Forget 20p, CPS report says, tax on income at basic rate is over 40p

August 19, 2011 9:00 AM

The Centre for Policy Studies (CPS) have published a factsheet today on how much tax you really pay on your income. Ryan Bourne smashes the myth that tax rates in Britain are just 20, 40 and 50 per cent by combining the various taxes on income into a single “marginal effective tax rate”.

Income Tax, employees National Insurance and employers National Insurance are all combined and adjusted to calculate how much marginal tax people really pay at various levels. The results are a lot higher than most of the comment in the media would lead you to believe.

The real basic rate is 40.2p, not 20p. The real higher rate is 49.0p, not 40p. And the real additional rate is 57.8p, not 50p. But it gets worse than that. Those earning between £100,000 and £114,950 face a rate of 66.6 per cent because in this range £1 of the personal allowance of tax free income is withdrawn for every £2 earned at the same time as having to pay Income Tax and both National Insurance rates.

Worst of all, the greatest loss of income (including both taxes and welfare withdrawal) to the Treasury will fall on some low earners at 79.1 per cent, and that’s even after the Universal Credit has been introduced. Until then, the rate is an incredible 96 per cent. The Director of the CPS, Tim Knox, said:

This factsheet shows up some of the inadequacies and inconsistencies of the UK’s personal taxation system. But the most important aspect it highlights is the need for transparency. We should stop talking about a 20, 40 or 50 per cent tax band and accept that the real marginal rates are much higher.


It’s time for the tax system to be radically overhauled to make it simple, transparent and honest. Britain’s tax system now is none of those things: impossibly complicated, disgracefully opaque and public debate that borders on downright dishonest. It needs fundamental change.

The TaxPayers’ Alliance and Institute of Directors major joint project, the 2020 Tax Commission has been undertaking just this task since January and will publish a comprehensive review in Spring next year. In the meantime, we should at the very least insist politicians and media commentators acknowledge that tax at the basic rate is over 40 per cent, not 20.The Centre for Policy Studies (CPS) have published a factsheet today on how much tax you really pay on your income. Ryan Bourne smashes the myth that tax rates in Britain are just 20, 40 and 50 per cent by combining the various taxes on income into a single “marginal effective tax rate”.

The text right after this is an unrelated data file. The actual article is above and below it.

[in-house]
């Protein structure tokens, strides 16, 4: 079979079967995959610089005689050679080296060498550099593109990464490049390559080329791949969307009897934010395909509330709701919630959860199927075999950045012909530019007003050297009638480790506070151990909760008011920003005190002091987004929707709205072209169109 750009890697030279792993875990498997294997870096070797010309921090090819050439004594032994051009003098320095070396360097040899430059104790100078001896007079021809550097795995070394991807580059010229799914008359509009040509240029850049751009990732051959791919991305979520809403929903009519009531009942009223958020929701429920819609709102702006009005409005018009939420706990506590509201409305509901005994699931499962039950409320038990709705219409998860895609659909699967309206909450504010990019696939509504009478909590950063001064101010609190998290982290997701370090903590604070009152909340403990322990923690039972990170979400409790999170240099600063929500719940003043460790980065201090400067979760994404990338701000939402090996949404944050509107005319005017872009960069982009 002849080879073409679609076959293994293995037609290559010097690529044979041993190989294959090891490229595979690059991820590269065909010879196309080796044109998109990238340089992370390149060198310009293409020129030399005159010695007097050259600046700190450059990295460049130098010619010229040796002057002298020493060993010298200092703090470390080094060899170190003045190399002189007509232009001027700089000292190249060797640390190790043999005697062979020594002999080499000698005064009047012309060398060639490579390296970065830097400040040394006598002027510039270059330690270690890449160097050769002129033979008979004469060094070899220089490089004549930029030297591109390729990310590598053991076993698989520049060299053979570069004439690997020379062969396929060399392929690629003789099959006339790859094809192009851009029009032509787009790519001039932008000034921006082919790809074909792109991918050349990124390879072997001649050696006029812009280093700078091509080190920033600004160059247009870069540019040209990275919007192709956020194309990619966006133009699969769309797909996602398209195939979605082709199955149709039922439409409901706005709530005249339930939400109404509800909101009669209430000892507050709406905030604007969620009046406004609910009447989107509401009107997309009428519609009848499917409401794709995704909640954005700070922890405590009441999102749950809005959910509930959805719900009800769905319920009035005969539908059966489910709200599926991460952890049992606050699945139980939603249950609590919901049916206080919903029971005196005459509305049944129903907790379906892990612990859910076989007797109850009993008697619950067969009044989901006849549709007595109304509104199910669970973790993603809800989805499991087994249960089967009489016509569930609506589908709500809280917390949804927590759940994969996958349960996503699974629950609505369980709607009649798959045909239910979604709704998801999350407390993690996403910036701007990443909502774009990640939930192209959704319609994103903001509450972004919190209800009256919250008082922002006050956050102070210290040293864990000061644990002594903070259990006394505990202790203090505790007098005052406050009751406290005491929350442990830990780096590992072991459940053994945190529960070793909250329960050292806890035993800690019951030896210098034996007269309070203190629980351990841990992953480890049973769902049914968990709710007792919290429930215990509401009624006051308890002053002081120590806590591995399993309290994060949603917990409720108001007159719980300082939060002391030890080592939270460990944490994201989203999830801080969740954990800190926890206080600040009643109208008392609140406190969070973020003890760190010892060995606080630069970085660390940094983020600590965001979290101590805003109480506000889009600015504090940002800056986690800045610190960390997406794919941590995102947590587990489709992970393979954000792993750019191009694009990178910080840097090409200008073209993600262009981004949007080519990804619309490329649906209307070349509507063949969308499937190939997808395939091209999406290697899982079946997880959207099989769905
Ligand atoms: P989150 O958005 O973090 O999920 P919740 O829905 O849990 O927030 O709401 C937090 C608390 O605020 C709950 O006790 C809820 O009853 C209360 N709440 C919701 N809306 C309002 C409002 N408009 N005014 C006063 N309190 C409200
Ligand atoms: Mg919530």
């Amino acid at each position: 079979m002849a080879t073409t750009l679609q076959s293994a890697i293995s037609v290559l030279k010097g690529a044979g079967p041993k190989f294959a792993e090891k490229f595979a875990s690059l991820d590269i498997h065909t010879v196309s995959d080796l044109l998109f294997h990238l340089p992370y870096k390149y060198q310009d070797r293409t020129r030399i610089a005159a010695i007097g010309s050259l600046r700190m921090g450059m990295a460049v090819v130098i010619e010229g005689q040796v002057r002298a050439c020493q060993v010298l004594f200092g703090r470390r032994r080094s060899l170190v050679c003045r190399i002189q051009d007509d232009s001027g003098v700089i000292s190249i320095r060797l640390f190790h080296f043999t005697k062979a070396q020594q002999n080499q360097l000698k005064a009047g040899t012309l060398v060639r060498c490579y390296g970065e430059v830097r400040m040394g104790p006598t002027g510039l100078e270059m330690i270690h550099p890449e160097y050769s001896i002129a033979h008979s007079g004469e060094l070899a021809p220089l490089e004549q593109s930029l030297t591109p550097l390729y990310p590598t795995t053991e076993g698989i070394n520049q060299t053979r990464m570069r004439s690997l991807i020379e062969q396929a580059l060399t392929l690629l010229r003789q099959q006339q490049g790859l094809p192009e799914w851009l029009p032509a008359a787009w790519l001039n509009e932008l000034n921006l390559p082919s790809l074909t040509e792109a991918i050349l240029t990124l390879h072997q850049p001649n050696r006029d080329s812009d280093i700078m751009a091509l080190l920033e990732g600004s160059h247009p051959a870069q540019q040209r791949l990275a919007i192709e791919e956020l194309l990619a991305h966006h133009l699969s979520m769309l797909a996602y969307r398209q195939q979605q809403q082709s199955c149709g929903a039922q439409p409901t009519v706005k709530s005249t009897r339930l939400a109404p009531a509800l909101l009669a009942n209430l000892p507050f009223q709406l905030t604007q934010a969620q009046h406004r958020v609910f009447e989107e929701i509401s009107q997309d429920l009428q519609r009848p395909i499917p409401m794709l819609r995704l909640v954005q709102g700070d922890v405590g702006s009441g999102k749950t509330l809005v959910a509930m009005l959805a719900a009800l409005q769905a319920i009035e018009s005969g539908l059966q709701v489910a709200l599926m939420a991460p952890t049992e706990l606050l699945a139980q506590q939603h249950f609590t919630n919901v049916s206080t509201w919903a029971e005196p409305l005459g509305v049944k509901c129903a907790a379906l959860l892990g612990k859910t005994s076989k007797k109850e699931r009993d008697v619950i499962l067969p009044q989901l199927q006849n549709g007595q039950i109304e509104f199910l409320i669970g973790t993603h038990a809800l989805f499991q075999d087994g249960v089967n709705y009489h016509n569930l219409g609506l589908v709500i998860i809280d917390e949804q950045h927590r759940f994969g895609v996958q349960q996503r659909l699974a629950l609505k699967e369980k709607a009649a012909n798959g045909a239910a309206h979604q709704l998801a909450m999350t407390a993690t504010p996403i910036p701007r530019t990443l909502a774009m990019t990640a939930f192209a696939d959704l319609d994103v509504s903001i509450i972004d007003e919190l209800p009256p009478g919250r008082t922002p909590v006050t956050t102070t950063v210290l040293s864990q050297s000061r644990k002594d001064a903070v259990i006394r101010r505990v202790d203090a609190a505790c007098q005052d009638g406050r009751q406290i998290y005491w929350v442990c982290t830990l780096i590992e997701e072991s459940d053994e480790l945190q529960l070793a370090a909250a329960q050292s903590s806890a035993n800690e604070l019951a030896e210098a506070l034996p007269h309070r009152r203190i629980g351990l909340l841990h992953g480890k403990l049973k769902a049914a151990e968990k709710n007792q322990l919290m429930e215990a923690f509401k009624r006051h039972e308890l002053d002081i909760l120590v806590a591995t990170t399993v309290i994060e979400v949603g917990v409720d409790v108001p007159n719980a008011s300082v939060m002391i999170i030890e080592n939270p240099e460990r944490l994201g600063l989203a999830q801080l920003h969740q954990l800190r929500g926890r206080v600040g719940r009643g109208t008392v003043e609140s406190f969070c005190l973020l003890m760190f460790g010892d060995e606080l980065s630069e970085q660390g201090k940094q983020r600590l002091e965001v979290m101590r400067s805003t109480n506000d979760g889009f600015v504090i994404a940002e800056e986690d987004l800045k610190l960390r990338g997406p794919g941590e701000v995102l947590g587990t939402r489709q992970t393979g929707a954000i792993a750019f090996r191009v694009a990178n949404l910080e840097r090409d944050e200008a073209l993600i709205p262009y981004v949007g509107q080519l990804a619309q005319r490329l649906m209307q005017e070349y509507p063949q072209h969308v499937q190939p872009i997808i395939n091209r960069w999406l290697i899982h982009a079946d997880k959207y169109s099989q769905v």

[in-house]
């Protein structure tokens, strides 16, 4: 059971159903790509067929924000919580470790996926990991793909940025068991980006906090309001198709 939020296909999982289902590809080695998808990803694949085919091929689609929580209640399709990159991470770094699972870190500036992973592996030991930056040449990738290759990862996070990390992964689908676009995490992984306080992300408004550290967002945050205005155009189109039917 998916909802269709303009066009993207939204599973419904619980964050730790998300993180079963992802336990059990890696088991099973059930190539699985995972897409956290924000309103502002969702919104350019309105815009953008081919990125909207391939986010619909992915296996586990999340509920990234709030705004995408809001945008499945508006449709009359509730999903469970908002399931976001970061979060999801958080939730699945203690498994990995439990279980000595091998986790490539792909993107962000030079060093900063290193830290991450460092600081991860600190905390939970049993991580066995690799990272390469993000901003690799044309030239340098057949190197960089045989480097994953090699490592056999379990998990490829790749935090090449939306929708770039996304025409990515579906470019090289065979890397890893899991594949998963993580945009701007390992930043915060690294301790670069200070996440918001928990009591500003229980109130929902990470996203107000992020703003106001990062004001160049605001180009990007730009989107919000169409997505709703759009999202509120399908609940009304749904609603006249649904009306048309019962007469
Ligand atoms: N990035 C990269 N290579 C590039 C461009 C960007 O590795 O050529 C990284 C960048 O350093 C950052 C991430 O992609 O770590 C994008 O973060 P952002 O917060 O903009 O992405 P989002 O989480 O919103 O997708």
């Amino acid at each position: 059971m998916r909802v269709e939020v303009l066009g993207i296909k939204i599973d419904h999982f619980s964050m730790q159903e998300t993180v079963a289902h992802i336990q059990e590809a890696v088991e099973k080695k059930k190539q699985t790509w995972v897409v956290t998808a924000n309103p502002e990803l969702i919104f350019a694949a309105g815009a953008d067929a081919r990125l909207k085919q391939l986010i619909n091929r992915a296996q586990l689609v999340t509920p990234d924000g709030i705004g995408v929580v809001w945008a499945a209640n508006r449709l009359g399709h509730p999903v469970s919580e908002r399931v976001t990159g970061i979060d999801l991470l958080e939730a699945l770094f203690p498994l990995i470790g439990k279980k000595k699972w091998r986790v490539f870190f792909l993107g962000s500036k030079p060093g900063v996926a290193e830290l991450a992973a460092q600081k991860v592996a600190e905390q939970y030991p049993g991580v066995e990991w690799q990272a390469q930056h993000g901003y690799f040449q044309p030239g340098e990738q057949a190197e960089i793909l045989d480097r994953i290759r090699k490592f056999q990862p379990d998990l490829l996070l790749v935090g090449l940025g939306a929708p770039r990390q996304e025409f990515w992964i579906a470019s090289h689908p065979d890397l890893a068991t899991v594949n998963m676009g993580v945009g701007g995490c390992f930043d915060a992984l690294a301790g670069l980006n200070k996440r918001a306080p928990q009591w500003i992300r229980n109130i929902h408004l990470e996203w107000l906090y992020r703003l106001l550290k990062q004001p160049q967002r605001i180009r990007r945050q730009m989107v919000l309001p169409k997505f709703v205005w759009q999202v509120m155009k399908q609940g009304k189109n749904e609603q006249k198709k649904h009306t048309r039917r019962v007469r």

Income Tax, employees National Insurance and employers National Insurance are all combined and adjusted to calculate how much marginal tax people really pay at various levels. The results are a lot higher than most of the comment in the media would lead you to believe.

The real basic rate is 40.2p, not 20p. The real higher rate is 49.0p, not 40p. And the real additional rate is 57.8p, not 50p. But it gets worse than that. Those earning between £100,000 and £114,950 face a rate of 66.6 per cent because in this range £1 of the personal allowance of tax free income is withdrawn for every £2 earned at the same time as having to pay Income Tax and both National Insurance rates.

Worst of all, the greatest loss of income (including both taxes and welfare withdrawal) to the Treasury will fall on some low earners at 79.1 per cent, and that’s even after the Universal Credit has been introduced. Until then, the rate is an incredible 96 per cent. The Director of the CPS, Tim Knox, said:

This factsheet shows up some of the inadequacies and inconsistencies of the UK’s personal taxation system. But the most important aspect it highlights is the need for transparency. We should stop talking about a 20, 40 or 50 per cent tax band and accept that the real marginal rates are much higher.


It’s time for the tax system to be radically overhauled to make it simple, transparent and honest. Britain’s tax system now is none of those things: impossibly complicated, disgracefully opaque and public debate that borders on downright dishonest. It needs fundamental change.

The TaxPayers’ Alliance and Institute of Directors major joint project, the 2020 Tax Commission has been undertaking just this task since January and will publish a comprehensive review in Spring next year. In the meantime, we should at the very least insist politicians and media commentators acknowledge that tax at the basic rate is over 40 per cent, not 20.

Latest Blogs: